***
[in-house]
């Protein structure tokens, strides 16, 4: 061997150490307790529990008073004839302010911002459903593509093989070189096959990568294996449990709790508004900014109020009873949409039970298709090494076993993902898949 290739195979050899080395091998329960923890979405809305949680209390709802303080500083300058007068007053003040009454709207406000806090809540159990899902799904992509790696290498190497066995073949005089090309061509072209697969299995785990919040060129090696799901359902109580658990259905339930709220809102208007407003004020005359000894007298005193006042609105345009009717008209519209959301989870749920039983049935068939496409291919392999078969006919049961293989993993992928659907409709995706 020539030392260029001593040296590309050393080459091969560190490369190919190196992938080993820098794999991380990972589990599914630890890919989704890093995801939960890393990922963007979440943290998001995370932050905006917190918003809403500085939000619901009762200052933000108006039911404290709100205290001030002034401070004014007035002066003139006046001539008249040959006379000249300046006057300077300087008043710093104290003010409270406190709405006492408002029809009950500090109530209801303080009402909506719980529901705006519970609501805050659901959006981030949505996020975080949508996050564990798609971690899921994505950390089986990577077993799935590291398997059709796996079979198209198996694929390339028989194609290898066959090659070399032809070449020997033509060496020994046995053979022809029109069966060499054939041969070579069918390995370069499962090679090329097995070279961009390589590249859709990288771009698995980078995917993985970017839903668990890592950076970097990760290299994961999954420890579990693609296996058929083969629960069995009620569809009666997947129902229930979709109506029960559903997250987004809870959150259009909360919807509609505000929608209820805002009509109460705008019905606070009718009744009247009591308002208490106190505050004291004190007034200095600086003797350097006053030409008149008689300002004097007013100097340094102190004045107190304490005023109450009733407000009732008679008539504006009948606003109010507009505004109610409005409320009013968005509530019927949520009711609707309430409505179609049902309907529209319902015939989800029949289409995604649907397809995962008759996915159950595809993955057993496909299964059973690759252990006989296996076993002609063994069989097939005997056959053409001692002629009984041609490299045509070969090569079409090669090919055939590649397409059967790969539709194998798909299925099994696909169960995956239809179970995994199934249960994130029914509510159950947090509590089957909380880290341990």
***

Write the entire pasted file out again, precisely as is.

[in-house]
């Protein structure tokens, strides 16, 4: 061997150490307790529990008073004839302010911002459903593509093989070189096959990568294996449990709790508004900014109020009873949409039970298709090494076993993902898949 290739195979050899080395091998329960923890979405809305949680209390709802303080500083300058007068007053003040009454709207406000806090809540159990899902799904992509790696290498190497066995073949005089090309061509072209697969299995785990919040060129090696799901359902109580658990259905339930709220809102208007407003004020005359000894007298005193006042609105345009009717008209519209959301989870749920039983049935068939496409291919392999078969006919049961293989993993992928659907409709995706 020539030392260029001593040296590309050393080459091969560190490369190919190196992938080993820098794999991380990972589990599914630890890919989704890093995801939960890393990922963007979440943290998001995370932050905006917190918003809403500085939000619901009762200052933000108006039911404290709100205290001030002034401070004014007035002066003139006046001539008249040959006379000249300046006057300077300087008043710093104290003010409270406190709405006492408002029809009950500090109530209801303080009402909506719980529901705006519970609501805050659901959006981030949505996020975080949508996050564990798609971690899921994505950390089986990577077993799935590291398997059709796996079979198209198996694929390339028989194609290898066959090659070399032809070449020997033509060496020994046995053979022809029109069966060499054939041969070579069918390995370069499962090679090329097995070279961009390589590249859709990288771009698995980078995917993985970017839903668990890592950076970097990760290299994961999954420890579990693609296996058929083969629960069995009620569809009666997947129902229930979709109506029960559903997250987004809870959150259009909360919807509609505000929608209820805002009509109460705008019905606070009718009744009247009591308002208490106190505050004291004190007034200095600086003797350097006053030409008149008689300002004097007013100097340094102190004045107190304490005023109450009733407000009732008679008539504006009948606003109010507009505004109610409005409320009013968005509530019927949520009711609707309430409505179609049902309907529209319902015939989800029949289409995604649907397809995962008759996915159950595809993955057993496909299964059973690759252990006989296996076993002609063994069989097939005997056959053409001692002629009984041609490299045509070969090569079409090669090919055939590649397409059967790969539709194998798909299925099994696909169960995956239809179970995994199934249960994130029914509510159950947090509590089957909380880290341990």